Crossed the border to the Donetsk Peoples Republic today. After a few months of intense planning, today independent journalist Michel Spekkers and me have crossed the border to the DNR . We are planning to cover the stories of people living here for the next two weeks.
With a smile on his face, our taxi driver explained to us the financial situation with which many people living in Donetsk were confronted with. ‘Before the war started many people of course had taken out loans. But after the war started many banks closed.’ A smile appeared on his face when he said ‘I wanted to pay back my debts, but couldnSo one day the bank called me and said that we had to pay back our dept. I explained we couldn’t, the bank in turn told us they would send someone to my place if I would not pay. I gave my address in Donetsk and said they were welcome at my house.’ After having been given the address, the employee was quiet for a while, reconsidered and said they would not send someone after all.
The above situation is very exemplary of the situation many people in Donetsk are in. People here constantly fall between two stools. The rules of one country do not fully apply to them, but they are affected by them.
On the world alone
Another such situation are the issues with passports. In principle, the citizens of the Donetsk Peoples Republic are on the same level as stateless people: no country in the world (Russia included) recognizes the DNR and LNR as countries. Hence no one in the world recognizes their passports. To travel abroad people are forced to use their Ukrainian passports handed out to them before the war started in Donbass. For a whole new generation of people that did not own a Ukrainian passport before the war and that do not own Ukrainian passports, it has become impossible to travel abroad for their passports are not accepted anywhere.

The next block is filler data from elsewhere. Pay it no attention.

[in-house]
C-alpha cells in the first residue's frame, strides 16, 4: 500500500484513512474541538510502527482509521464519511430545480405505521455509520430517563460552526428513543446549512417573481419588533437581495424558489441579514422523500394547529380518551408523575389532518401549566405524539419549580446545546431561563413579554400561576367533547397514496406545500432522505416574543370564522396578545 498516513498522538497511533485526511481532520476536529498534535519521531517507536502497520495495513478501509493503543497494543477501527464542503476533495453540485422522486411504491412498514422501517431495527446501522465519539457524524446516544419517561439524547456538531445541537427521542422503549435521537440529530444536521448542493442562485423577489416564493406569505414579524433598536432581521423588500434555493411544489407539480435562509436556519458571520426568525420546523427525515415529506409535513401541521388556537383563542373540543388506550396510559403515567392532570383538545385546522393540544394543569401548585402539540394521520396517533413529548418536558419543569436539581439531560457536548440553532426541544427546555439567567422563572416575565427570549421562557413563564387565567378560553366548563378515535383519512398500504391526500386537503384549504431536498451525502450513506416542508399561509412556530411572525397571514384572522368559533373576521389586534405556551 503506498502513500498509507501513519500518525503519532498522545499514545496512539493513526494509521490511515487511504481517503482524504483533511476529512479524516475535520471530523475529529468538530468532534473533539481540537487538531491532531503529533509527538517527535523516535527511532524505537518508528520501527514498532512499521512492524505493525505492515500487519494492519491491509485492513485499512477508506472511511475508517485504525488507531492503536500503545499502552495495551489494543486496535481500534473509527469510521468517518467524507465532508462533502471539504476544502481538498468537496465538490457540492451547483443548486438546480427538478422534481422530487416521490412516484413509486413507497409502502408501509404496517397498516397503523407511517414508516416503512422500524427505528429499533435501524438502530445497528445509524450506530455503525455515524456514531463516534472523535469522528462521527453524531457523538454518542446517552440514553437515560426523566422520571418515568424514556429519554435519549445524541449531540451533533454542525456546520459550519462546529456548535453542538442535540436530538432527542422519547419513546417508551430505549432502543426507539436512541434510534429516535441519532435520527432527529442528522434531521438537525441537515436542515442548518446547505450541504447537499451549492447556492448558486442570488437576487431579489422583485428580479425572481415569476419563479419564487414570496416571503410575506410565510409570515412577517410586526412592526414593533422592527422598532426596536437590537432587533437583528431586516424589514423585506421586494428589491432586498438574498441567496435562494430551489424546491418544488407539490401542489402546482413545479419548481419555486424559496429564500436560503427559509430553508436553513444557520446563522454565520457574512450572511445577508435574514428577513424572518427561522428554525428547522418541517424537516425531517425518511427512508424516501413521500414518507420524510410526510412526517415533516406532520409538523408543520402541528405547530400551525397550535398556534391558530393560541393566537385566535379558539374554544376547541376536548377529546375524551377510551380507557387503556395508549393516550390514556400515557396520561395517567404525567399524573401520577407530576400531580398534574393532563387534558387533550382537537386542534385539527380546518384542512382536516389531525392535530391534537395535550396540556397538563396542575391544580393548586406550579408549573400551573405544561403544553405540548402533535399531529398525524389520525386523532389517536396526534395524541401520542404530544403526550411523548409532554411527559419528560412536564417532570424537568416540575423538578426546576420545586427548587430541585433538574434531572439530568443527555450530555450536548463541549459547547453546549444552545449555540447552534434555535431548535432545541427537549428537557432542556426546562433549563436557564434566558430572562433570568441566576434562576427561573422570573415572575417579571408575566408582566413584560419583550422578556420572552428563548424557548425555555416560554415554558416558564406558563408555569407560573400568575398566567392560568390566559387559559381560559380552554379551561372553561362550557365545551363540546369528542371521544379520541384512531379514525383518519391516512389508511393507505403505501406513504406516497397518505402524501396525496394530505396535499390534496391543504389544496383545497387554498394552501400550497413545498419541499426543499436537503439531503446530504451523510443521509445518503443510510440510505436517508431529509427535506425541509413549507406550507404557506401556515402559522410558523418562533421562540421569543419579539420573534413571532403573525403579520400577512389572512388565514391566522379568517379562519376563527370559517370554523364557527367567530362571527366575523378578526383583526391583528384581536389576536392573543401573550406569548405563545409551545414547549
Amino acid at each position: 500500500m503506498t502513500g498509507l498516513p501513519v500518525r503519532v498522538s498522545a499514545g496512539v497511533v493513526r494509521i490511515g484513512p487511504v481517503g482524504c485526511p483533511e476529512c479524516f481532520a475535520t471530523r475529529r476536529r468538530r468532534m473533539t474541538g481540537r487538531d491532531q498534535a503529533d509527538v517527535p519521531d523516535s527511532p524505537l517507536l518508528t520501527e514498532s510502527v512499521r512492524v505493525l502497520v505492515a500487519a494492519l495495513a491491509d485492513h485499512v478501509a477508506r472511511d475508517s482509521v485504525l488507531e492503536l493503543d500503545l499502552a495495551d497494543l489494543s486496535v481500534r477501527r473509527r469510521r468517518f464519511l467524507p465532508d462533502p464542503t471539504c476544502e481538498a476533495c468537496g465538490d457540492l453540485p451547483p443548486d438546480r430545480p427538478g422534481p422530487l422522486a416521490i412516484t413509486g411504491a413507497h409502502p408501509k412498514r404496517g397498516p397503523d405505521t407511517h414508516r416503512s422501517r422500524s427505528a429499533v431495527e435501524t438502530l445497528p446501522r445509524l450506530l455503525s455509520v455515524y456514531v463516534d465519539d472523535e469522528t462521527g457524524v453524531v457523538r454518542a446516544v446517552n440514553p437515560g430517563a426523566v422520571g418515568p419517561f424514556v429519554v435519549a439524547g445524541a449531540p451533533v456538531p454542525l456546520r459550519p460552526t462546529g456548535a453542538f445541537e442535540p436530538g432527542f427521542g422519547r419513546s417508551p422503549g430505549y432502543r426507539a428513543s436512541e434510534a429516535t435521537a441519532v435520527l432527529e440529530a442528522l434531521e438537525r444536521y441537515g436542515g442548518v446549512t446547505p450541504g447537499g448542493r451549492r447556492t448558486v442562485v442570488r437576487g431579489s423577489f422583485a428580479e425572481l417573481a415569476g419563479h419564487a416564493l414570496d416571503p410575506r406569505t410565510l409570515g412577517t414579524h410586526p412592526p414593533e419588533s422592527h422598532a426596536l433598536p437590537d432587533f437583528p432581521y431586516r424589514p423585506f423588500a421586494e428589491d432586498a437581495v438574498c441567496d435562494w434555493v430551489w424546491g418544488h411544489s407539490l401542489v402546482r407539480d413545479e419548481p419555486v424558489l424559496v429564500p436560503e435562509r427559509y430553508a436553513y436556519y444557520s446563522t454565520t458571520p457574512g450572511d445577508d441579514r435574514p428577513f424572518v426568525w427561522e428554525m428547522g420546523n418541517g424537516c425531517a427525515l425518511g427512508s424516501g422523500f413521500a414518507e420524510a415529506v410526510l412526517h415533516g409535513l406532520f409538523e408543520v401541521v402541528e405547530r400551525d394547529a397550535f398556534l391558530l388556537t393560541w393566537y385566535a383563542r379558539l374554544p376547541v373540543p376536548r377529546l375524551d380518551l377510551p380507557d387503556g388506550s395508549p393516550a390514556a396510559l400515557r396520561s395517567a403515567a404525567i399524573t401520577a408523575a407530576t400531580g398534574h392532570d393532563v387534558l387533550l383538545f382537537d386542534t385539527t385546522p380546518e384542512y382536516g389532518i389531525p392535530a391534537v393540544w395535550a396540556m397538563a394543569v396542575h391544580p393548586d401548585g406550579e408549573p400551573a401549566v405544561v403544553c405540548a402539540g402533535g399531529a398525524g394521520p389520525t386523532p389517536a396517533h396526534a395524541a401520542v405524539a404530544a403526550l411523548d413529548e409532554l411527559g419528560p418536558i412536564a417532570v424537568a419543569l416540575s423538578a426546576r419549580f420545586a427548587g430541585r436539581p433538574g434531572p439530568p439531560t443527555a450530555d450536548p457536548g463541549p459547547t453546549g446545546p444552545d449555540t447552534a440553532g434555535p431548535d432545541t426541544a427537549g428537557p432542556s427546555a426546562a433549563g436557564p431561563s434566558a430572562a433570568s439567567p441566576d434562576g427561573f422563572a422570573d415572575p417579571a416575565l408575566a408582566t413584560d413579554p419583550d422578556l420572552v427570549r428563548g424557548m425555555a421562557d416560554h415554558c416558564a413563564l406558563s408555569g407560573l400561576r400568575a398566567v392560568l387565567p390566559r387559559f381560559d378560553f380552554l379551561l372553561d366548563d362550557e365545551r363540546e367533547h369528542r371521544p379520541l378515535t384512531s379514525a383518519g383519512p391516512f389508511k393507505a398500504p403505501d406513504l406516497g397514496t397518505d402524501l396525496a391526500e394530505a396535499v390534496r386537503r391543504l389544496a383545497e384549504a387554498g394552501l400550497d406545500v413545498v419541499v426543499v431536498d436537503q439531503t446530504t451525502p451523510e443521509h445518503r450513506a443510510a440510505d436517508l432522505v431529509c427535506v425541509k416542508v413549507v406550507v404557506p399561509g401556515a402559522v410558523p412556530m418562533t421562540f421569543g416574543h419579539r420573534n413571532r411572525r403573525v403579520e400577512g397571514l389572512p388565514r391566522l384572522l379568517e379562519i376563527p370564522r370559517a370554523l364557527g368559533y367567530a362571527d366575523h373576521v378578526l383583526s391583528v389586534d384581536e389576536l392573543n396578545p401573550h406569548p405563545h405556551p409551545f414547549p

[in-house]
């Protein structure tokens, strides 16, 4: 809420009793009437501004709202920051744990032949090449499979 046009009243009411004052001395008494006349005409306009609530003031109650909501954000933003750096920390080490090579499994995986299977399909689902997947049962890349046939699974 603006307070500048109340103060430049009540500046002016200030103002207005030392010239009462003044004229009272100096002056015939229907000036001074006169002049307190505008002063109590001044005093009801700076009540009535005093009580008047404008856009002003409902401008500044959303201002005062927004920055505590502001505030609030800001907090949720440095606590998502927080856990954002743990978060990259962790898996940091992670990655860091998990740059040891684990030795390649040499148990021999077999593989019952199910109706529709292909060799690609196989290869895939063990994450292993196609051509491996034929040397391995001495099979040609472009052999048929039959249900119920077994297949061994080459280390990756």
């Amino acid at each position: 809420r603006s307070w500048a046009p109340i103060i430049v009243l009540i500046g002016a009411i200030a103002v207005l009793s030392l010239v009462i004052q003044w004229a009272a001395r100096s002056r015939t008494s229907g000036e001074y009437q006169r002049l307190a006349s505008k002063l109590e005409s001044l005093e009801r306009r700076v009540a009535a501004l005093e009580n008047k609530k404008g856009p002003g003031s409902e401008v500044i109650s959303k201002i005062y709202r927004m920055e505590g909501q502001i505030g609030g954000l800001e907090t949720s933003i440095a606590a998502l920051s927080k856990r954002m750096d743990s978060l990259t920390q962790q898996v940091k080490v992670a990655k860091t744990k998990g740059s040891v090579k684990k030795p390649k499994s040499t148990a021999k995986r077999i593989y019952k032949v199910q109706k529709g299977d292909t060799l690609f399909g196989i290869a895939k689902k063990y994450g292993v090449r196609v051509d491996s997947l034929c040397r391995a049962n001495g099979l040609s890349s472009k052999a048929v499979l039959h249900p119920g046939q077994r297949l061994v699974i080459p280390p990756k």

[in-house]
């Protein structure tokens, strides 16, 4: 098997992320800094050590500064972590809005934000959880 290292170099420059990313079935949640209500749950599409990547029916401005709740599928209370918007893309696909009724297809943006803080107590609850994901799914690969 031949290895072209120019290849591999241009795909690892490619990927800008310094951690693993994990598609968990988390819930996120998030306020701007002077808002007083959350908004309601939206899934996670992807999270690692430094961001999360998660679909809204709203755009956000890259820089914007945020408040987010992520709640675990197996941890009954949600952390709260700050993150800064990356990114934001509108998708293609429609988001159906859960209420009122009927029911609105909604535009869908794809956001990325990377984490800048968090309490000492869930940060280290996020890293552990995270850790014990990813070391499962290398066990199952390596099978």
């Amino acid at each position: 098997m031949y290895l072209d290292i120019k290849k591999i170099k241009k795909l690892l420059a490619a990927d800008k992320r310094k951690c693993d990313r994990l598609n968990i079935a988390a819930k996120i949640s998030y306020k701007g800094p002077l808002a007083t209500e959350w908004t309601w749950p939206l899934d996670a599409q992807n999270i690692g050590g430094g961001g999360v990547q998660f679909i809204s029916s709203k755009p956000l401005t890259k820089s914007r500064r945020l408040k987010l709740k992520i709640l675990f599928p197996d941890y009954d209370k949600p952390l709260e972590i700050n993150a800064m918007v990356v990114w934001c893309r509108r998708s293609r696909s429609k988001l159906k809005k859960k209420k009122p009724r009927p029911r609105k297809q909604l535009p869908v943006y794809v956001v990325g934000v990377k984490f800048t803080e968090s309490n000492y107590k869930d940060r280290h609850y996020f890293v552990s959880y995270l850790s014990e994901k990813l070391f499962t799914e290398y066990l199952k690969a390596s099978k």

‘In the Soviet Union it was easy to travel’, a woman we were traveling with told us, ‘There were no border controls and we could travel wherever we liked.’ She stressed that they ‘did not see ourselves as Russians, Ukrainians or whatever we were all part of one big country, the Soviet Union.’ This image persists to this day for she stressed her relatives lived everywhere, in Ukraine in Russia, Belarus, showing how important it is to be able to travel abroad.
One of the people traveling with us, was a man that visited his family living in Donetsk for the first time in several years. Due to the situation in the region it was very difficult visiting his family. It shows that was many people tend to forget; war is not only about people dying, it is also about ties to friends and family that are forcefully severed.
But already during this taxi ride, the first stories of people having been killed came to us as well. The woman traveling with us to the DNR told us that one of her brothers died due to the lack of medical help. “The only thing doctors could do is to extend his life, not save it” and hence she was forced to bury her brother.
Later she’d show us pictures of her grandchildren, asking us “How could anyone bomb these children?”. She went on to explain that many schools in Donetsk have pictures hanging in their schools of the students that have died in the conflict.
Divided by languages
Even on this first day of our trip, already some of the underlying problems that led to the conflict became apparent. Even before the Maidan many schools enforced a, what one of our fellow passengers called, ‘Ukrainization.’ Students in high school were forced to follow all their courses in the Ukrainian language, even before the Maidan broke out. “Even physics and mathematics for example”, I asked, ‘Yes, she added, physics mathematics, etc.’ This made it almost impossible for students from Russian families to study. Often there were not even sufficient dictionaries available to translate from.
Arriving in the DNR
After a long journey towards and an equally long wait at the border crossing (very busy because of the New Yeareventually managed to cross the border and enter the DNR. We were greeted by snow, gentle traffic and eventually Donetsk itself. A lot more things have been discussed during the trip and deserve mentioning, but more about that soon.